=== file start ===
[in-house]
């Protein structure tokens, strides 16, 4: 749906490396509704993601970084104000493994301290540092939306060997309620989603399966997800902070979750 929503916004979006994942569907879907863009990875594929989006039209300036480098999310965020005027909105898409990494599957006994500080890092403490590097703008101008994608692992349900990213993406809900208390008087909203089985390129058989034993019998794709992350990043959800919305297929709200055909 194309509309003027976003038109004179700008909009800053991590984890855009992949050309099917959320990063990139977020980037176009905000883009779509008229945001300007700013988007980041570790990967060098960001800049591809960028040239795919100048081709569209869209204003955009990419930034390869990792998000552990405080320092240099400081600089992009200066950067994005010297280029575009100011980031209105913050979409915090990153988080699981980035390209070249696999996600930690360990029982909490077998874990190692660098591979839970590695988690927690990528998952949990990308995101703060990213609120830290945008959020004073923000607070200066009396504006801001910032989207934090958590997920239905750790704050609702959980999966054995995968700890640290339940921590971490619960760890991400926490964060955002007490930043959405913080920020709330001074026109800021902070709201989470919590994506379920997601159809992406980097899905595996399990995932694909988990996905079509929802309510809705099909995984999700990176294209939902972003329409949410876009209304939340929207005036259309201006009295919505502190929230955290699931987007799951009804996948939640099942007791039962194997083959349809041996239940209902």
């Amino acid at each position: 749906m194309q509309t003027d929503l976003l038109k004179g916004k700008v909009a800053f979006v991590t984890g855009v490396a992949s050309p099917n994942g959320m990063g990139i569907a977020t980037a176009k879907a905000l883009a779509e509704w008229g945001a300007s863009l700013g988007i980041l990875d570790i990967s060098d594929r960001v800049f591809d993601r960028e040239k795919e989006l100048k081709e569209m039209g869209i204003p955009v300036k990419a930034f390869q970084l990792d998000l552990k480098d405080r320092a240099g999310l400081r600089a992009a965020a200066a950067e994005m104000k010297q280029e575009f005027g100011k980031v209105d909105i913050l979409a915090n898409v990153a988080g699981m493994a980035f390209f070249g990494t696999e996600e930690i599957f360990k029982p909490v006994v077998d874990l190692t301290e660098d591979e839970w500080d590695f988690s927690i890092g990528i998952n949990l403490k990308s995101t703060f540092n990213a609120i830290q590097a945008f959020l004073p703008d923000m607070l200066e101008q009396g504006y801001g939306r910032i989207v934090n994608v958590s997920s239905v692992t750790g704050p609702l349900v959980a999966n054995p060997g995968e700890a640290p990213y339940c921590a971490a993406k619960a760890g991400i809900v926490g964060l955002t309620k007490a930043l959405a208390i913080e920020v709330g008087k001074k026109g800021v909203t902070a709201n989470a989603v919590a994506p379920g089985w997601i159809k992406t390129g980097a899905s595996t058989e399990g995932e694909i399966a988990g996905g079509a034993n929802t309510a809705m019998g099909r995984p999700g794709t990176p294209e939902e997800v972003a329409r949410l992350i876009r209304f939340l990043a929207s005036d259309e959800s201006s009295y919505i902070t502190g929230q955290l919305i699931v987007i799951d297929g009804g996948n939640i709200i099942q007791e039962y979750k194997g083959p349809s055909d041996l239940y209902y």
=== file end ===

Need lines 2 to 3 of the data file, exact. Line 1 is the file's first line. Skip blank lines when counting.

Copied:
């Protein structure tokens, strides 16, 4: 749906490396509704993601970084104000493994301290540092939306060997309620989603399966997800902070979750 929503916004979006994942569907879907863009990875594929989006039209300036480098999310965020005027909105898409990494599957006994500080890092403490590097703008101008994608692992349900990213993406809900208390008087909203089985390129058989034993019998794709992350990043959800919305297929709200055909 194309509309003027976003038109004179700008909009800053991590984890855009992949050309099917959320990063990139977020980037176009905000883009779509008229945001300007700013988007980041570790990967060098960001800049591809960028040239795919100048081709569209869209204003955009990419930034390869990792998000552990405080320092240099400081600089992009200066950067994005010297280029575009100011980031209105913050979409915090990153988080699981980035390209070249696999996600930690360990029982909490077998874990190692660098591979839970590695988690927690990528998952949990990308995101703060990213609120830290945008959020004073923000607070200066009396504006801001910032989207934090958590997920239905750790704050609702959980999966054995995968700890640290339940921590971490619960760890991400926490964060955002007490930043959405913080920020709330001074026109800021902070709201989470919590994506379920997601159809992406980097899905595996399990995932694909988990996905079509929802309510809705099909995984999700990176294209939902972003329409949410876009209304939340929207005036259309201006009295919505502190929230955290699931987007799951009804996948939640099942007791039962194997083959349809041996239940209902």
């Amino acid at each position: 749906m194309q509309t003027d929503l976003l038109k004179g916004k700008v909009a800053f979006v991590t984890g855009v490396a992949s050309p099917n994942g959320m990063g990139i569907a977020t980037a176009k879907a905000l883009a779509e509704w008229g945001a300007s863009l700013g988007i980041l990875d570790i990967s060098d594929r960001v800049f591809d993601r960028e040239k795919e989006l100048k081709e569209m039209g869209i204003p955009v300036k990419a930034f390869q970084l990792d998000l552990k480098d405080r320092a240099g999310l400081r600089a992009a965020a200066a950067e994005m104000k010297q280029e575009f005027g100011k980031v209105d909105i913050l979409a915090n898409v990153a988080g699981m493994a980035f390209f070249g990494t696999e996600e930690i599957f360990k029982p909490v006994v077998d874990l190692t301290e660098d591979e839970w500080d590695f988690s927690i890092g990528i998952n949990l403490k990308s995101t703060f540092n990213a609120i830290q590097a945008f959020l004073p703008d923000m607070l200066e101008q009396g504006y801001g939306r910032i989207v934090n994608v958590s997920s239905v692992t750790g704050p609702l349900v959980a999966n054995p060997g995968e700890a640290p990213y339940c921590a971490a993406k619960a760890g991400i809900v926490g964060l955002t309620k007490a930043l959405a208390i913080e920020v709330g008087k001074k026109g800021v909203t902070a709201n989470a989603v919590a994506p379920g089985w997601i159809k992406t390129g980097a899905s595996t058989e399990g995932e694909i399966a988990g996905g079509a034993n929802t309510a809705m019998g099909r995984p999700g794709t990176p294209e939902e997800v972003a329409r949410l992350i876009r209304f939340l990043a929207s005036d259309e959800s201006s009295y919505i902070t502190g929230q955290l919305i699931v987007i799951d297929g009804g996948n939640i709200i099942q007791e039962y979750k194997g083959p349809s055909d041996l239940y209902y």